In so doing, he seems to be very much standing in line with, and perhaps even assuming the mantel of, his ancestral prophet, Isaiah. For what does Isaiah say: “Is that the sort of fast that pleases me—a day when people humiliate themselves, hanging their heads like a reed, lying down on sackcloth and ashes?” Here again, both garments and fasting are used as symbols of traditions in question for being too old-school, too pro-forma. Isaiah and Jesus are clear: God desires not merely outward signs of piety and sacrifice— the sackcloth burlap and starvation may go too far, may be too much about appearances and the ego’s drive for recognition, and not enough about the soul’s drive for inner and social transformation. “Check out our compostable goods and fair-trade coffee after church. We’re good, right?”

It helps to consider the audiences in these stories. Both Isaiah and Jesus are speaking in direct reference to the power structures of their days. Remember how the gospel story began? “Why do you eat with tax collectors and sinners?” Faced with violent forces of empire, corruption amidst religious and political authorities, staggering inequality, blatant disregard for the least of these, these divine prophets are calling not for an end to fasting altogether but for a radically new and different form of it— for new and different ways of wearing one’s faith, new and different ways of holding whatever precious, liquid grace God may have for their individual and collective cups. Isaiah is clear about what the fasting should be about: “This is the sort of fast that pleases God: Unshackle the chains of injustice! Break every yoke! Share your food, shelter and clothing! Do this...and your healing will break forth like lightning! Do this...and…[I love this line] your integrity will go before you, and the glory of God will be your rearguard.”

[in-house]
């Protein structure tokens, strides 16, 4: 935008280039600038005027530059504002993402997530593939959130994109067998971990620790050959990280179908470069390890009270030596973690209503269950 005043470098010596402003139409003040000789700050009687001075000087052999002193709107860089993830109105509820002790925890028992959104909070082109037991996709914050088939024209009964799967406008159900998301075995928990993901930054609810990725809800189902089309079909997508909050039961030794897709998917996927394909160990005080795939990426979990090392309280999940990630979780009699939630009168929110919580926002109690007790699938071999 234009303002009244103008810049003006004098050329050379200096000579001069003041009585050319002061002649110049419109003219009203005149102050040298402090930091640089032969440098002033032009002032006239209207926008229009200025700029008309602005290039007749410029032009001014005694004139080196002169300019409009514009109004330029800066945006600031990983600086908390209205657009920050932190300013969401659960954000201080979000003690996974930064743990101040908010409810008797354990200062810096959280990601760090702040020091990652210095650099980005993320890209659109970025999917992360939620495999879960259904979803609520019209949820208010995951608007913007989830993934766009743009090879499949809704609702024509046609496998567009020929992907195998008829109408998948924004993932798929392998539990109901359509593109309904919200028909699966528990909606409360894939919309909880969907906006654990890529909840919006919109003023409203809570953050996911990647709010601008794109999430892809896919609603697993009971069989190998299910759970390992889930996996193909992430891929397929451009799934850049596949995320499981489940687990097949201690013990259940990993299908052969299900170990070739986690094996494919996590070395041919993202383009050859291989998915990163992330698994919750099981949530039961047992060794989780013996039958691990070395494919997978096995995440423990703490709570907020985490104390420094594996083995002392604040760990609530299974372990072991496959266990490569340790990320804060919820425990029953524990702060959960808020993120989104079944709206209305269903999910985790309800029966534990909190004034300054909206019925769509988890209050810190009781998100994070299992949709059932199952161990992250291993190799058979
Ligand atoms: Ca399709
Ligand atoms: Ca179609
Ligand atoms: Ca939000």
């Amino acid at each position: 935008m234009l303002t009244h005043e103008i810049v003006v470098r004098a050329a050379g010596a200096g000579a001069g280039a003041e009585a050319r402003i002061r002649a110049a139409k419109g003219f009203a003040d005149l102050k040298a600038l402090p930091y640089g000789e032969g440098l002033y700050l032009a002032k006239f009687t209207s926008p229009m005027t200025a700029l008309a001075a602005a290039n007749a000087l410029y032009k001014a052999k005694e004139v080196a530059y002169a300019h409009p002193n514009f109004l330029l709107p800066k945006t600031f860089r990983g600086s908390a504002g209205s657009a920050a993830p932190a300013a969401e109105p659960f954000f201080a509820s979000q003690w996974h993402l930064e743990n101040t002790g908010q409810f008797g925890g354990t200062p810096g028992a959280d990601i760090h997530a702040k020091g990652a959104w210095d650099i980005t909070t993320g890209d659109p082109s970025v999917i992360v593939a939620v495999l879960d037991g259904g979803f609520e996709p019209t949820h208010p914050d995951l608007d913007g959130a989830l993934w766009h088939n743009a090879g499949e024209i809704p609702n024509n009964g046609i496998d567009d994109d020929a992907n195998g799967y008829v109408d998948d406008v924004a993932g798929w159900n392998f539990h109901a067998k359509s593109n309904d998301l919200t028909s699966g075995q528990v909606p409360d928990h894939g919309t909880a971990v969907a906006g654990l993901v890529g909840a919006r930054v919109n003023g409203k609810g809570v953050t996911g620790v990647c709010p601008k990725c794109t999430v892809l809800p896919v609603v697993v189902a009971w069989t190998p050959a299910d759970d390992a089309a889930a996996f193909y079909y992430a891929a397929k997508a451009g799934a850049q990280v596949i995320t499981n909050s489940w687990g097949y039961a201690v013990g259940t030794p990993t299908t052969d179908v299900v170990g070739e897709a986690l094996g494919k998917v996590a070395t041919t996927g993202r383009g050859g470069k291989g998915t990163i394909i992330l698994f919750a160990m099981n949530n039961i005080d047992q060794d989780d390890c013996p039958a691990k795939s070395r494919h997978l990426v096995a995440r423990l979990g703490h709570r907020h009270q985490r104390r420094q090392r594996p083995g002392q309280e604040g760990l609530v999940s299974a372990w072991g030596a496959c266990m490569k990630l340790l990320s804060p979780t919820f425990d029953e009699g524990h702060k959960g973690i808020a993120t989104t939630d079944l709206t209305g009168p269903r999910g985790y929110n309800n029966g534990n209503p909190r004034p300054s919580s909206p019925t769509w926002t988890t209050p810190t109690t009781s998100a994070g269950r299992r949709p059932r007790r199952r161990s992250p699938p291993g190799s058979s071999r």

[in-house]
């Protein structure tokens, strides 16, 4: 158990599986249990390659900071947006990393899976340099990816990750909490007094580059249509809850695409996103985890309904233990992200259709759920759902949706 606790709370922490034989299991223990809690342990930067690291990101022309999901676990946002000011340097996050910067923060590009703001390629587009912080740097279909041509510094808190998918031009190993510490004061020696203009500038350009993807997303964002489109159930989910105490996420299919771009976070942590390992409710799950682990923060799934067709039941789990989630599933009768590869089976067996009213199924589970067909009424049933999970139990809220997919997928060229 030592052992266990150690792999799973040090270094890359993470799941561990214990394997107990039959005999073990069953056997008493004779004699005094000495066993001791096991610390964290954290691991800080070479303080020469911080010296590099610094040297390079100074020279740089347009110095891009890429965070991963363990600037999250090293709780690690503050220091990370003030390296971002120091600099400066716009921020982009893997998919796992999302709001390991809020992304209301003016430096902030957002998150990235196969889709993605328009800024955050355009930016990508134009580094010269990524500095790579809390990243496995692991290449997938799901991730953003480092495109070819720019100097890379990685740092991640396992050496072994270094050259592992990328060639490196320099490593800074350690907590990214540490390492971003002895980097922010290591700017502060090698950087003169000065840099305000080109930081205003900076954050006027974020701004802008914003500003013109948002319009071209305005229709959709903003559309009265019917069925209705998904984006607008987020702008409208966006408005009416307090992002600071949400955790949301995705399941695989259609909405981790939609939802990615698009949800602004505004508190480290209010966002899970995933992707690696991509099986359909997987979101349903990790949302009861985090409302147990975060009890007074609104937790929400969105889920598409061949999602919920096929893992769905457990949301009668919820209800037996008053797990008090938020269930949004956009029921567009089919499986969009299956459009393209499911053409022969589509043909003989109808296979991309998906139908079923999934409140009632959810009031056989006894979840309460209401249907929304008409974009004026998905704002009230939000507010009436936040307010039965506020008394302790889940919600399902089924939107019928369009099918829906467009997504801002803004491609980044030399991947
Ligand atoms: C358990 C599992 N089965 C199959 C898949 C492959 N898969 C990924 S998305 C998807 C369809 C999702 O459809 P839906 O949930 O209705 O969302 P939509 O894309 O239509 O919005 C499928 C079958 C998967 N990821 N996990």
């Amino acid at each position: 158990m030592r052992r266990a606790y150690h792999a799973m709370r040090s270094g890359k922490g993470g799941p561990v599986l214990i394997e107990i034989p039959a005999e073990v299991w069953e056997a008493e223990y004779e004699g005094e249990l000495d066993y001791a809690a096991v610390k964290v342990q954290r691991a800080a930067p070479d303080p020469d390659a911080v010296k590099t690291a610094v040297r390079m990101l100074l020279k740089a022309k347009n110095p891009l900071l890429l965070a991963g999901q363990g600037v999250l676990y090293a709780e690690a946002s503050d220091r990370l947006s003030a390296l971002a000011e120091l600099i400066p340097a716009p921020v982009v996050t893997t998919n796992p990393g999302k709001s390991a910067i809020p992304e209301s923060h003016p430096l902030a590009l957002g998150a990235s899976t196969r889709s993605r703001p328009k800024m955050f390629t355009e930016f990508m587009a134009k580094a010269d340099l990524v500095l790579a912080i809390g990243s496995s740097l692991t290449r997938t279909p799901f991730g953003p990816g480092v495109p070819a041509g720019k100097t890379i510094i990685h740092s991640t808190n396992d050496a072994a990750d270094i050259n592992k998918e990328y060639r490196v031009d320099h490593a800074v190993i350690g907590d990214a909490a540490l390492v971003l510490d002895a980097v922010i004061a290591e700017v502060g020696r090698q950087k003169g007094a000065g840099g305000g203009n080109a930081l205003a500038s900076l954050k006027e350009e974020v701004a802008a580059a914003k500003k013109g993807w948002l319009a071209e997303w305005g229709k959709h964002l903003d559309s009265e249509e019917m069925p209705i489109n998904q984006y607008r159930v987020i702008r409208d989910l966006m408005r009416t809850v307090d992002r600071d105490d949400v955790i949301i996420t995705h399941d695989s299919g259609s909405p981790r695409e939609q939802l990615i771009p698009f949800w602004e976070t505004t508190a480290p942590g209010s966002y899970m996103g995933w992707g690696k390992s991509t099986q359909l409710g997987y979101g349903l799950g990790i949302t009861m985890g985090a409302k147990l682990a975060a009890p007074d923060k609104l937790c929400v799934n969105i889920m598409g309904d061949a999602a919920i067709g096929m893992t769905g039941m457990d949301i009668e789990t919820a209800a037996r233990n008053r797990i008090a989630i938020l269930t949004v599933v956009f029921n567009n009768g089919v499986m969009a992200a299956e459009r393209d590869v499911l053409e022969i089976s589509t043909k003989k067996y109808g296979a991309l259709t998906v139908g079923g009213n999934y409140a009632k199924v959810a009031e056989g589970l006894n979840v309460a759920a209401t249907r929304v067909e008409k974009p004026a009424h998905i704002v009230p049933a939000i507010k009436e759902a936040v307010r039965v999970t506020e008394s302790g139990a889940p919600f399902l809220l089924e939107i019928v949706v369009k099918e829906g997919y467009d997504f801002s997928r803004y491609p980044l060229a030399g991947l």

Again, remember the audiences. They were both talking to people of relative privilege, people who had freedom and houses where they could host dinners, people who had food to share or perhaps connections with lawyers and authorities who could spring their friends and family if they got into any trouble. In other words, Jesus and Isaiah were talking to folks like most of us here gathered, and specifically to folks like me who dress up in robes. Clearly those conversations weren’t just about what people were wearing or drinking! Jesus was using those everyday symbols to teach them something profound about the new and much different life and lifestyle he was asking them to adopt, a life wherein healing and housing and food and freedom could be shared by all! If any real healing is to break forth in this world, it will require a wholesale repackaging and renewing of our lives— not just the same old, same old! Not just a little garment patch here or there, but a whole new container in which to hold and organize our lives, a whole new look, a whole new lifestyle! Fast like this and you will be called the repairers of the breach, Isaiah goes on to say. Wear your faith like this, and you will be restorers of the torn-to-shreds fabric of democracy! Try to keep going on with business as usual, thinking the current ways you carry your spirits will suffice and...pay the price— no more garments, no more wine, you won’t even have a cup to hold it!